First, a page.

A large majority of movies that do that unrated DVD thing is ONLY to market/hype how controversial their movie is, and largely it's really negligible stuff that doesn't matter. Plus, not every movie does it, so that analogy really does not work out at all.

71%... wow... And still video games catch the heat.

Yea its a shame its become 21 to be a true adult. I've always thought it should be 18, your getting out of high school. Your either getting a job or going to college(or both). And if shit hits the fan you could be sent overseas to go to war. Only kind of nakidness you can see is on video or in magazines and you can't drink... but feel free to smoke. But if your 17 and you commit a crime aren't you automatically judged as an adult? What the hell is up with this tangled mess of contradicting laws?

Andrew - That all depends on which side of the distrust of the ESRB your looking at. I think gamers and politicians that oppose the ESRB probably are looking at from completely different sides.

He's got a point about the ESRB, but I still don't think games should be legislated.


"I was using movies as an example of how full disclosure allows the entire movie to be seen before it’s ready for release. It’s perfectly applicable to games too, because in order to be “fully disclosing”, you’d have to release the playable game…"

We're talking about ESRB disclosure, not game industry disclosure. They can yell till they're blue in the face at the game industry to fully disclose games before their release - and good luck with that - but the ESRB could disclose no more than what they're offered.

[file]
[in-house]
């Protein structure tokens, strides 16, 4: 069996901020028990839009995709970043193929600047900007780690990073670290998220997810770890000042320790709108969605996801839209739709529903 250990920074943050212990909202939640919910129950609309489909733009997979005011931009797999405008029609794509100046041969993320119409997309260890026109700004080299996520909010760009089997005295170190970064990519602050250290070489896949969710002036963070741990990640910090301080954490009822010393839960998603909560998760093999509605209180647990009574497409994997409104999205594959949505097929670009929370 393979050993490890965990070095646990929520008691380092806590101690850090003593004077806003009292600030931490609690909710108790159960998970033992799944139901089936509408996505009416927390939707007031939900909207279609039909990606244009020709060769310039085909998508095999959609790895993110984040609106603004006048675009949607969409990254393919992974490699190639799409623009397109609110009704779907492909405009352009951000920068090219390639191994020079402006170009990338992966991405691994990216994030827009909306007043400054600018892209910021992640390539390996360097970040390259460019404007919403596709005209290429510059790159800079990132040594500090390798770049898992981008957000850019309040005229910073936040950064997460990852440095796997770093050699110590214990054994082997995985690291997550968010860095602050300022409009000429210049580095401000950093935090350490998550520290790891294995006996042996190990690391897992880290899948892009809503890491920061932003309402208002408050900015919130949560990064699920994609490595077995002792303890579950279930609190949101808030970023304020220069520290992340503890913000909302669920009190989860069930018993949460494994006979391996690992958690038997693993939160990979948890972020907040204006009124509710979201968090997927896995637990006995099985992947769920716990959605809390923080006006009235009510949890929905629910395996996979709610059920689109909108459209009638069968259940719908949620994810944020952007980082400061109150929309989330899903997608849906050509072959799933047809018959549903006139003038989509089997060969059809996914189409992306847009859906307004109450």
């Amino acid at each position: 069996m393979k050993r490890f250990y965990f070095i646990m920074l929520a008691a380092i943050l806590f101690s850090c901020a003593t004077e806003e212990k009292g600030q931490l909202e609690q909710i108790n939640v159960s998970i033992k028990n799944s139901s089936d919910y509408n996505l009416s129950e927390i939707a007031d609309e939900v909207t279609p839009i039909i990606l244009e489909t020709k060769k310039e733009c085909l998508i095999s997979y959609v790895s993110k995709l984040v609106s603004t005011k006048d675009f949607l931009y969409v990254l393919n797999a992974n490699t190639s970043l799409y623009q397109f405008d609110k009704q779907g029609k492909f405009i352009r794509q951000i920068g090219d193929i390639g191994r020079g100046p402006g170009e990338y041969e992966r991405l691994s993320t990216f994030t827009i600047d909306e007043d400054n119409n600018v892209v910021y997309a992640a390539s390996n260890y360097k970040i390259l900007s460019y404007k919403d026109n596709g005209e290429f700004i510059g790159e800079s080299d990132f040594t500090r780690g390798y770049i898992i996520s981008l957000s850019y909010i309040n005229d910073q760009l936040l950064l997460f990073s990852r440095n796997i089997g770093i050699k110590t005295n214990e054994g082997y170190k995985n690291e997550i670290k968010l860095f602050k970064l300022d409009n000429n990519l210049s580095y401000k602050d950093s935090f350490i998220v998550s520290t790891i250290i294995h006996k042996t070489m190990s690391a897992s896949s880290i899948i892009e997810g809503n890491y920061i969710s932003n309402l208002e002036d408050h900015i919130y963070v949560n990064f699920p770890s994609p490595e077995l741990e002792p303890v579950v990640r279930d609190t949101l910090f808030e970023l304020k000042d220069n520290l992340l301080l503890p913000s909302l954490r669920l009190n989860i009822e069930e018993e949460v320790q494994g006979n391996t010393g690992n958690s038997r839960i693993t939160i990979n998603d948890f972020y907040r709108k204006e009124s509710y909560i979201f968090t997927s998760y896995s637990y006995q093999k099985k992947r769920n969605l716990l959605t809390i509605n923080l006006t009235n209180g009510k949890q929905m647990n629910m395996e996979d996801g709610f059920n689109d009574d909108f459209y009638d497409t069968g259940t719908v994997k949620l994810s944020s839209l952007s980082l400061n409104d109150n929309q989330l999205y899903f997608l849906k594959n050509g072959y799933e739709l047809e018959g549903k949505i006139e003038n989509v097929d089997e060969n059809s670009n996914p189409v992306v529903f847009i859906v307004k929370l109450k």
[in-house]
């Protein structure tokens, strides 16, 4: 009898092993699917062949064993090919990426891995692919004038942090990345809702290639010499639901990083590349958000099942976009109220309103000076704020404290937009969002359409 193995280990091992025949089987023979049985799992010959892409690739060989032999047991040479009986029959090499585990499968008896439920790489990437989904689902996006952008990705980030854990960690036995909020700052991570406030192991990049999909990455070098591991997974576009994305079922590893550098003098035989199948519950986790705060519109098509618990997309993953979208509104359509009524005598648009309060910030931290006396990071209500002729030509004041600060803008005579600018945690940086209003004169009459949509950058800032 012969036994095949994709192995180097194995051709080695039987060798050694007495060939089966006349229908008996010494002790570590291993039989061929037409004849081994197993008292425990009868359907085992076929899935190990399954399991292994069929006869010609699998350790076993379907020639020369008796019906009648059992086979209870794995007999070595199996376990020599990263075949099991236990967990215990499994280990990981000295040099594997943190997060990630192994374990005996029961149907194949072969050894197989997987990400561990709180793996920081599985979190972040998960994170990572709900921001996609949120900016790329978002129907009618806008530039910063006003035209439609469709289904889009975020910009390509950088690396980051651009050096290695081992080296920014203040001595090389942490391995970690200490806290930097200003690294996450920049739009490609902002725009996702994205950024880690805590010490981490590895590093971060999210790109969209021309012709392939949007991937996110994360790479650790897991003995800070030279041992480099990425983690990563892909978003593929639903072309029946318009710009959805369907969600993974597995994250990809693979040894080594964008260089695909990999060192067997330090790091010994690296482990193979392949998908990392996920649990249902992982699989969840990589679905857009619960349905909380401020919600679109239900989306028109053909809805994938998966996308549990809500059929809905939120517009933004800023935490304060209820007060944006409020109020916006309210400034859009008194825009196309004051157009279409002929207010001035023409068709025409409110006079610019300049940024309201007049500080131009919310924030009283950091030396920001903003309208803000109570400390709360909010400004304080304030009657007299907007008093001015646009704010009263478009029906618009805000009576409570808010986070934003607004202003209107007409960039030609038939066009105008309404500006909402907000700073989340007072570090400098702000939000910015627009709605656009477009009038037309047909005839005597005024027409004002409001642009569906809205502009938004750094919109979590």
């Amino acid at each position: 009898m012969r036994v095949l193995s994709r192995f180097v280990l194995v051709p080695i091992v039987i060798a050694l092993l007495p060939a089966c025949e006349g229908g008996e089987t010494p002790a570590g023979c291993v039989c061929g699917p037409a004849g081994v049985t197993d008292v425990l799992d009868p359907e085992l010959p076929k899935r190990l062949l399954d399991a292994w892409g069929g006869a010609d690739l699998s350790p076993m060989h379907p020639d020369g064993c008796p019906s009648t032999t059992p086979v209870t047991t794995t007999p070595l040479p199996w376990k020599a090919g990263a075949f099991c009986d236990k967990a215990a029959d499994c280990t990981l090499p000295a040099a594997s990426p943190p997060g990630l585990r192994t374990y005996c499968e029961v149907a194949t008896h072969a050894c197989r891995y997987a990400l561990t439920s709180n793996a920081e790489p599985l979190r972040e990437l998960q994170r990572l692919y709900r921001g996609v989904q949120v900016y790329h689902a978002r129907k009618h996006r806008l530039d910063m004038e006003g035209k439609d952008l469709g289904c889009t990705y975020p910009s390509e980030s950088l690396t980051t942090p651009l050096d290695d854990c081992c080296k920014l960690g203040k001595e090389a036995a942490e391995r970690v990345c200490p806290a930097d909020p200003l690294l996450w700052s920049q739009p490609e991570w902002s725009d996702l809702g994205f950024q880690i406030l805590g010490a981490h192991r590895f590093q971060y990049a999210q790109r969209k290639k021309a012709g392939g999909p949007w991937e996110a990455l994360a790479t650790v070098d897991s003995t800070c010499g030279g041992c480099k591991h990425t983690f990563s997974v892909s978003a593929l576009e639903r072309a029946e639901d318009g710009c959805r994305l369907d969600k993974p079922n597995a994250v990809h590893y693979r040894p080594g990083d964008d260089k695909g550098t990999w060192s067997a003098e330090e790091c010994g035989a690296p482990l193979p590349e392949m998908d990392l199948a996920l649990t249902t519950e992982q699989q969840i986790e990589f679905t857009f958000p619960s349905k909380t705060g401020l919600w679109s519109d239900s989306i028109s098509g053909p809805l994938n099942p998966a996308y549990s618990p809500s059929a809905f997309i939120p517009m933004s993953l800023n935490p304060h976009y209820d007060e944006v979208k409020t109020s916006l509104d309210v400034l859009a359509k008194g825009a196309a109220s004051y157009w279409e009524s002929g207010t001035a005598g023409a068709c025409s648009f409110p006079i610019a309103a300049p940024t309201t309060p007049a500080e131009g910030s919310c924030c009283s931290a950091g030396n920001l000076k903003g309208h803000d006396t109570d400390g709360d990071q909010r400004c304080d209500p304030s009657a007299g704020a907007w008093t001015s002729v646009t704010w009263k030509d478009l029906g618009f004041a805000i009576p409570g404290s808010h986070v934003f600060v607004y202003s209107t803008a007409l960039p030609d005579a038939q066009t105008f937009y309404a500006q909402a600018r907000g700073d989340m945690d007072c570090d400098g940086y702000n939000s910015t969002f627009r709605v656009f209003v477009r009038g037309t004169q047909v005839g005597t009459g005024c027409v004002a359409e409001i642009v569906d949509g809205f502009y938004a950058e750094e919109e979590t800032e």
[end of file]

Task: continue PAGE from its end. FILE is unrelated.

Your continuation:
ESRB website: "Along with the written submission materials, publishers must provide a videotape or DVD which captures all pertinent content, including the most extreme instances, across all relevant categories including but not limited to violence, language, sex, controlled substances and gambling."

None of that material ruins a game like it would a movie. It's actually probably all in their marketing.

"If the ESRB only released some screenshots and descriptions, they could still be accused of “hiding” details about how the game got it’s rating, because they’re not disclosing everything."

I absolutely agree there's a slippery slope here. If you give a man a fish, he'll ask for some water. And I don't want to see the ESRB turned into a game industry marketing outlet any more than the next gamer.